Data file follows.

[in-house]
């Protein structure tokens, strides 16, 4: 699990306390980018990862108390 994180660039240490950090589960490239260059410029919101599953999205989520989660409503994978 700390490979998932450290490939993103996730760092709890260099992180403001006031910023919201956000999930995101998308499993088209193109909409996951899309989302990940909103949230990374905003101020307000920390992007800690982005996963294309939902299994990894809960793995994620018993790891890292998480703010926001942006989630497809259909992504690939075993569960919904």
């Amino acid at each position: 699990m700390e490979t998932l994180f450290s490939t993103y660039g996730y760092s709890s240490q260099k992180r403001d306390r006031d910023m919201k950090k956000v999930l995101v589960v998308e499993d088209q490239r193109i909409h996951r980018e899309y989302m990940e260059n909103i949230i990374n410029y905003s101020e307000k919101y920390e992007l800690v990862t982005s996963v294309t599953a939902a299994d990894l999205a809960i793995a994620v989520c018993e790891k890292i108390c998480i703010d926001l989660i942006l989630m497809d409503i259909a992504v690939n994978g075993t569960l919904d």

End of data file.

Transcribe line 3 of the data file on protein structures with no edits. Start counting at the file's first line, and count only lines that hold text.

């Amino acid at each position: 699990m700390e490979t998932l994180f450290s490939t993103y660039g996730y760092s709890s240490q260099k992180r403001d306390r006031d910023m919201k950090k956000v999930l995101v589960v998308e499993d088209q490239r193109i909409h996951r980018e899309y989302m990940e260059n909103i949230i990374n410029y905003s101020e307000k919101y920390e992007l800690v990862t982005s996963v294309t599953a939902a299994d990894l999205a809960i793995a994620v989520c018993e790891k890292i108390c998480i703010d926001l989660i942006l989630m497809d409503i259909a992504v690939n994978g075993t569960l919904d």